February 22, 2013
Technicolor has entered into a partnership with software developer Autodesk to develop tools used for color grading and digital compositing. According to respected colorist Steve Scott, who joined Technicolor in 2012, the objective is to launch a finishing system that provides tools for visual effects and post production. Scott believes a single toolset would ultimately provide more creative control and flexibility.
“Autodesk is both the developer of Flame, which is compositing software used by VFX pros, and Lustre, which is color grading software for colorists,” writes journalist (and ETCentric contributor) Carolyn Giardina for The Hollywood Reporter.
“The end goal, according to Scott, is to create a single procedural finishing system that would offer tools from both disciplines — essentially the same software could sit in either VFX or post production environments. Technicolor will be working closely with Autodesk, and serving as a test site.”
The single toolset would ideally result in “more creative control, flexibility and options at more stages of production, for all involved, including the director, director of photography, and VFX team,” writes Giardina.
“What we are working on is an explosion of creative tools that have never been accessible to the DP,” explains Scott. “It’s a way for them to be more engaged in the images that they authored in the first place.”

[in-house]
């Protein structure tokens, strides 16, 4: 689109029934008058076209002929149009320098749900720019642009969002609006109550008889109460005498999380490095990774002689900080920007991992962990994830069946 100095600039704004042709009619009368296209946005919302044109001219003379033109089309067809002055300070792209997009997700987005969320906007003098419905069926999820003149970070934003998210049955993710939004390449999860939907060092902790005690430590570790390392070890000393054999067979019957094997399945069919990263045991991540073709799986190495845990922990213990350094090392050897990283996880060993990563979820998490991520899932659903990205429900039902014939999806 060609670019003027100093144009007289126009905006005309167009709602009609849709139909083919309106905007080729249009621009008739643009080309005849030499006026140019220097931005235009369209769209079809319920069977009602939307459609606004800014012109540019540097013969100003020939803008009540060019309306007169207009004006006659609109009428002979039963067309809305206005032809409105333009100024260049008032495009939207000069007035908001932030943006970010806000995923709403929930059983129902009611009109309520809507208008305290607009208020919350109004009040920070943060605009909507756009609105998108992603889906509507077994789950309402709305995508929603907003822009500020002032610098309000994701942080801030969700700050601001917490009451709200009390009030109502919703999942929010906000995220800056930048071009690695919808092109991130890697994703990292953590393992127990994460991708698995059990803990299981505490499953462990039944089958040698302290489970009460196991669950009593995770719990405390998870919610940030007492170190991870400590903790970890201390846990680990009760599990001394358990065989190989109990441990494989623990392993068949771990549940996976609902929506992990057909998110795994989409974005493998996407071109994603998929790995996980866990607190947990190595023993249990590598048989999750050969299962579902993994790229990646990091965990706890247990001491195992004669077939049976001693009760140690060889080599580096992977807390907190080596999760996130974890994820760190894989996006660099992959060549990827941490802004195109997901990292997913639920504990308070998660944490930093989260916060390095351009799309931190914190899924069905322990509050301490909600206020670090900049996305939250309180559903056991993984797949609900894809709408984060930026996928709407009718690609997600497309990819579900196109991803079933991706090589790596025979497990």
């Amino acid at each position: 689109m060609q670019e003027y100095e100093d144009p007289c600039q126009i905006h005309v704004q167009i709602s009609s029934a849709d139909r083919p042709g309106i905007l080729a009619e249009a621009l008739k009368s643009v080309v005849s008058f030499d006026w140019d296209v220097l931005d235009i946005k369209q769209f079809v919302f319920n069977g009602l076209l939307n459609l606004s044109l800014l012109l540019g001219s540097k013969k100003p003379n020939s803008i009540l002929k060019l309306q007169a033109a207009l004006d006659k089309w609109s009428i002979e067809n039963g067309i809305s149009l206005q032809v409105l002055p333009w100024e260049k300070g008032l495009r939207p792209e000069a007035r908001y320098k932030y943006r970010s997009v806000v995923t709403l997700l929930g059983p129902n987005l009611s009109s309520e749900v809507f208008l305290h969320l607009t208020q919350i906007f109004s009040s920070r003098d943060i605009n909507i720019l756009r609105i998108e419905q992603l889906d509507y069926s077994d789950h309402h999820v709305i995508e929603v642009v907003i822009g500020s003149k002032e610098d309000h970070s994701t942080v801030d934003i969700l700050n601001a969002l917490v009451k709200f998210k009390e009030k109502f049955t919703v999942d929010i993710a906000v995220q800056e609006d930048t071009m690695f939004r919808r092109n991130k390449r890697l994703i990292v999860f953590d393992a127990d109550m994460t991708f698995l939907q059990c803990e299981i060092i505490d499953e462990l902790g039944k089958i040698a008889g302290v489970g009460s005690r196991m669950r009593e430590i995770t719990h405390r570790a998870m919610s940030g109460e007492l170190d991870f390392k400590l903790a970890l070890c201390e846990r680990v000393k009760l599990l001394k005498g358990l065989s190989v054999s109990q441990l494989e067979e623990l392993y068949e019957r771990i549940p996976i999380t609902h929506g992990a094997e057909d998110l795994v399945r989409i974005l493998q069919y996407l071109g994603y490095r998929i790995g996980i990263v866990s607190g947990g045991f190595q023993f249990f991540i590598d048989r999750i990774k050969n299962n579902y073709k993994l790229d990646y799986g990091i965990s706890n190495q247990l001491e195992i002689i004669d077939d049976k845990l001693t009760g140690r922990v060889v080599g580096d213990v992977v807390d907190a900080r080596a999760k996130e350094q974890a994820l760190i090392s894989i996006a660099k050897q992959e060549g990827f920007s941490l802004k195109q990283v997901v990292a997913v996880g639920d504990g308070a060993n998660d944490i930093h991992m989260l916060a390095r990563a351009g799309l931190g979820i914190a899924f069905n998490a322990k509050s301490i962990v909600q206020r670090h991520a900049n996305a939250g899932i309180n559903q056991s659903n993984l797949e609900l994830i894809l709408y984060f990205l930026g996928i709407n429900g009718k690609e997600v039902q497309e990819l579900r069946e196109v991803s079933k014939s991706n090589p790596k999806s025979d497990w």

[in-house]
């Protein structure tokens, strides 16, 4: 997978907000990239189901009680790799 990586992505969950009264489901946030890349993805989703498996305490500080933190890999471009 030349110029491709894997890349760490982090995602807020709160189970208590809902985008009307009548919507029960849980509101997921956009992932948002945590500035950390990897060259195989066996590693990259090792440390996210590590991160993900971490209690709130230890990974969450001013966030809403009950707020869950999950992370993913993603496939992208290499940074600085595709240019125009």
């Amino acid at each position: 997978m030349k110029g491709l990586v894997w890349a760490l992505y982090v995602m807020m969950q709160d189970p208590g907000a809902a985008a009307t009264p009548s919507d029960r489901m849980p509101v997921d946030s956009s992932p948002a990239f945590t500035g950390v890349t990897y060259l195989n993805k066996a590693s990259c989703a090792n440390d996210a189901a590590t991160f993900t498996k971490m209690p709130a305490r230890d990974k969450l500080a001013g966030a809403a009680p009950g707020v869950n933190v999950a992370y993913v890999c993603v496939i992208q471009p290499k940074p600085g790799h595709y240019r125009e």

Scott suggests the model would make life easier for the VFX artists. “I don’t want to do full VFX in the [color grading],” he explains. “We can render a frame [with a look that the director of photography has approved, in the color grading] and send it to the VFX house. Now they have an absolute guide that has been bought off in a color calibrated room. It will save so much time and effort; it will be specific about what the director or DP is after.”
“When you have something [small, such as] a matte on three frames where you can see the dark edge, you don’t have to send it back to the VFX house, have them drop it into their timeline and then have them drop it into ours and see the result two days later,” Scott adds. “We could use the paint system in the compositing setup [in the color grading suite] and blur out those frames. It can be dropped in instantly, and we keep everyone informed.”